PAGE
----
Oil falls on OPEC+ concerns over slow demand recovery

Oil exporting nations are set to meet on Thursday to decide on output policy


Reuters March 31, 2021
Kuwait oil minister expressed “cautious optimism” that global oil demand will improve as Covid-19 vaccinations gather pace. PHOTO: REUTERS

LONDON:

Oil prices fell on Wednesday on concerns about the market’s recovery after the Organisation of the Petroleum Exporting Countries (OPEC) and its allies lowered the 2021 demand growth forecast, although strong Chinese factory activities lent some support.

Brent crude for May, which expires on Wednesday, fell $0.32, or 0.5%, to $63.82 a barrel at 0948 GMT. The more active Brent contract for June was down $0.3, or 0.5%, at $63.87 a barrel.

US West Texas Intermediate (WTI) crude futures fell $0.28, or 0.5%, to $60.27 a barrel.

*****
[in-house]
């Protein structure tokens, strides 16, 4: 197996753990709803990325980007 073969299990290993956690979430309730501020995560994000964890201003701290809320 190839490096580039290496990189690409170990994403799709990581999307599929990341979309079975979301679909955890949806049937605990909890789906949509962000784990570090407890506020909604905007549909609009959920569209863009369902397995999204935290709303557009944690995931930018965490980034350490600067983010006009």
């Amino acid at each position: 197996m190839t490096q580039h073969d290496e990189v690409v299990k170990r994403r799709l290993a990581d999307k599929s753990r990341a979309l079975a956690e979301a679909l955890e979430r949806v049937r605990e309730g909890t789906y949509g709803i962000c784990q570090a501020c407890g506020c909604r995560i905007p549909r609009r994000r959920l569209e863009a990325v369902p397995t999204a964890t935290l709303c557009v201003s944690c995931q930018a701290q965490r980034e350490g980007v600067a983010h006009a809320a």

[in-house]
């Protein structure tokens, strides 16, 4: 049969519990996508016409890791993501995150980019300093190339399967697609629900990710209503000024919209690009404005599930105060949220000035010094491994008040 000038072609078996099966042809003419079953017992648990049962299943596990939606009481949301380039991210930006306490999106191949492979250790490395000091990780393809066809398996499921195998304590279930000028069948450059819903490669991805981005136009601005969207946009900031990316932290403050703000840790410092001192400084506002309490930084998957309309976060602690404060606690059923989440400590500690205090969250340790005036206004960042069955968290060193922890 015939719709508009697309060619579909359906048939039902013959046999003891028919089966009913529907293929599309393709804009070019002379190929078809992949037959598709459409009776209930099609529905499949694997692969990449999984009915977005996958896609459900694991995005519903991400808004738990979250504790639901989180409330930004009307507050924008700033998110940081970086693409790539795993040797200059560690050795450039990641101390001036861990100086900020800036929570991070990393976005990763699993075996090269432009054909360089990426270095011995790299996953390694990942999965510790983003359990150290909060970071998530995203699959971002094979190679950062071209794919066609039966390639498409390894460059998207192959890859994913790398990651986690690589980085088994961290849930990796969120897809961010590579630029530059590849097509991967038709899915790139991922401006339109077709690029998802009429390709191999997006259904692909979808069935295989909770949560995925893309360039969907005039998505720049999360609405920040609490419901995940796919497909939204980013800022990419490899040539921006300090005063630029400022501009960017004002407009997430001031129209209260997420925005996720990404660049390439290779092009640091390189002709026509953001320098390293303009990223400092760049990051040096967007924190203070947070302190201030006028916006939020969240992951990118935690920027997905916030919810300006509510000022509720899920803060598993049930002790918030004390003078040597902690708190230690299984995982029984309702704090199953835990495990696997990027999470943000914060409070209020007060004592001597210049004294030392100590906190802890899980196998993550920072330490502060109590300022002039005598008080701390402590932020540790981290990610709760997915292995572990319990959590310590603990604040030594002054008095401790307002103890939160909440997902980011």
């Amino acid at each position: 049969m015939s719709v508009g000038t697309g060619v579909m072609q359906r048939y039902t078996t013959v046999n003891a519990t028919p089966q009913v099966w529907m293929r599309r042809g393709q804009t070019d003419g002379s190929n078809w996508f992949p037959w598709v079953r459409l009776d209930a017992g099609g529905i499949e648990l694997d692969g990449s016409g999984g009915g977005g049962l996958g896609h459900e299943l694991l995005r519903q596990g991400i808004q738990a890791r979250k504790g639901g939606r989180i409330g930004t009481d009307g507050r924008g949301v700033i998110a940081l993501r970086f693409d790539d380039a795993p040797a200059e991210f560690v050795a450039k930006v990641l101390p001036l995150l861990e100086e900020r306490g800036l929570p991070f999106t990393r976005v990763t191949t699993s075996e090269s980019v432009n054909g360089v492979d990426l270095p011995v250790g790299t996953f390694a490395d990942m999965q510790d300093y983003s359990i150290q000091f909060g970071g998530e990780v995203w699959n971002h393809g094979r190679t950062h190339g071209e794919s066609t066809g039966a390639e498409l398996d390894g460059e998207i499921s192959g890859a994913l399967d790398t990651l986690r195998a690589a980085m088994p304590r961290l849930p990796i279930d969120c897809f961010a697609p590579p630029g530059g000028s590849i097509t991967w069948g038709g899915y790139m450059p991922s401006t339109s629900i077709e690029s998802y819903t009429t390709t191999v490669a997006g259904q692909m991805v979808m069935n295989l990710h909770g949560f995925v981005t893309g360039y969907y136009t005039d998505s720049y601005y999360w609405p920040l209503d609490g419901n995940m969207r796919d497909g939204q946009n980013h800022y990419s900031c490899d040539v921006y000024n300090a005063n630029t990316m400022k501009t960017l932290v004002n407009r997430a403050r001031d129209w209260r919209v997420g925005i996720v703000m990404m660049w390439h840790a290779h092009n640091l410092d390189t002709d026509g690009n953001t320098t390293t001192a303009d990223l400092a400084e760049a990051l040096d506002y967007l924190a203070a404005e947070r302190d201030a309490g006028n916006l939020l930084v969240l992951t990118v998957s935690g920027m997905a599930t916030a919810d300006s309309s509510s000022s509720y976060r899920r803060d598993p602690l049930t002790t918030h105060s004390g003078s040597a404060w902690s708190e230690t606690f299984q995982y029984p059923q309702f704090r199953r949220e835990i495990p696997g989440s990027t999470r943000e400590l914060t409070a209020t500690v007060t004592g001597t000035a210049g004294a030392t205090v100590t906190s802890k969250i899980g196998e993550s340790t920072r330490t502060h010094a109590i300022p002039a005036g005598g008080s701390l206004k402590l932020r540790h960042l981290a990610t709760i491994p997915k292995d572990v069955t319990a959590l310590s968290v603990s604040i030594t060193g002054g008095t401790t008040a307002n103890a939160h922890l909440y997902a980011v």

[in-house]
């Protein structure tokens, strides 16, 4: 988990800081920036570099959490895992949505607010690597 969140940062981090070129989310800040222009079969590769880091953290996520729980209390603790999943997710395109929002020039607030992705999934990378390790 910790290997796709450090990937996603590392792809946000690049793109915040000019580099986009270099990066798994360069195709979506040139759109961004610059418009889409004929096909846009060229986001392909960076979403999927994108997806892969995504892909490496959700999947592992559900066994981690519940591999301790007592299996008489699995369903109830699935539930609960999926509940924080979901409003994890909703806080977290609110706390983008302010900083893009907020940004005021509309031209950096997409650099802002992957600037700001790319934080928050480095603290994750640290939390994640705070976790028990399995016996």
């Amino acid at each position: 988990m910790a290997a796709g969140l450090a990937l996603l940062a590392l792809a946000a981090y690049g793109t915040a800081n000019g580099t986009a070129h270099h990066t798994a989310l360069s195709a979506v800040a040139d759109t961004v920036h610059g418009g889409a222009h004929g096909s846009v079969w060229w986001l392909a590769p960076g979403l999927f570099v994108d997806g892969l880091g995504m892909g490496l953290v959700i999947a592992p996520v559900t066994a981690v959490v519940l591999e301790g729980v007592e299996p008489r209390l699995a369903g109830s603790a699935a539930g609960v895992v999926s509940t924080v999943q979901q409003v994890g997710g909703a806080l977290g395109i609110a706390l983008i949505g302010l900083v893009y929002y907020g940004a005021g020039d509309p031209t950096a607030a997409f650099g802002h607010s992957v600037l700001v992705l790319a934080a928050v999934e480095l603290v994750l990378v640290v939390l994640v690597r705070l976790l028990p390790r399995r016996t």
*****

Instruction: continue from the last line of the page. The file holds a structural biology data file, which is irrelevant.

OPEC+ has lowered its oil demand growth forecast for this year by 300,000 barrels per day (bpd), a report from its experts panel meeting seen by Reuters showed.

OPEC and allies, together called OPEC+, are set to meet on Thursday to decide on output policy.

“Given this pessimistic outlook, it seems likely that the production quotas will be left in place for another month,” said Commerzbank analyst Eugen Weinberg.

OPEC+ is currently curbing output by just over 7 million bpd in a bid to support prices and reduce oversupply. Saudi Arabia has added to those cuts with an additional 1 million bpd.

“The oil market is still playing a guessing game as to what supply policy OPEC+ will set out at tomorrow’s (Thursday’s) meeting, but the $64-per-barrel Brent price signals that traders expect a cautious approach from the alliance,” said Rystad Energy analyst Louise Dickson.

Kuwait Oil Minister Mohammad Abdulatif al-Fares expressed “cautious optimism” on Wednesday that the global oil demand will improve as Covid-19 vaccination programmes gather pace and industrial output recovers.

Oil prices found some support as China’s manufacturing activity expanded at the quickest pace in three months in March as factories cranked up production after a brief lull during the Lunar New Year holidays. 

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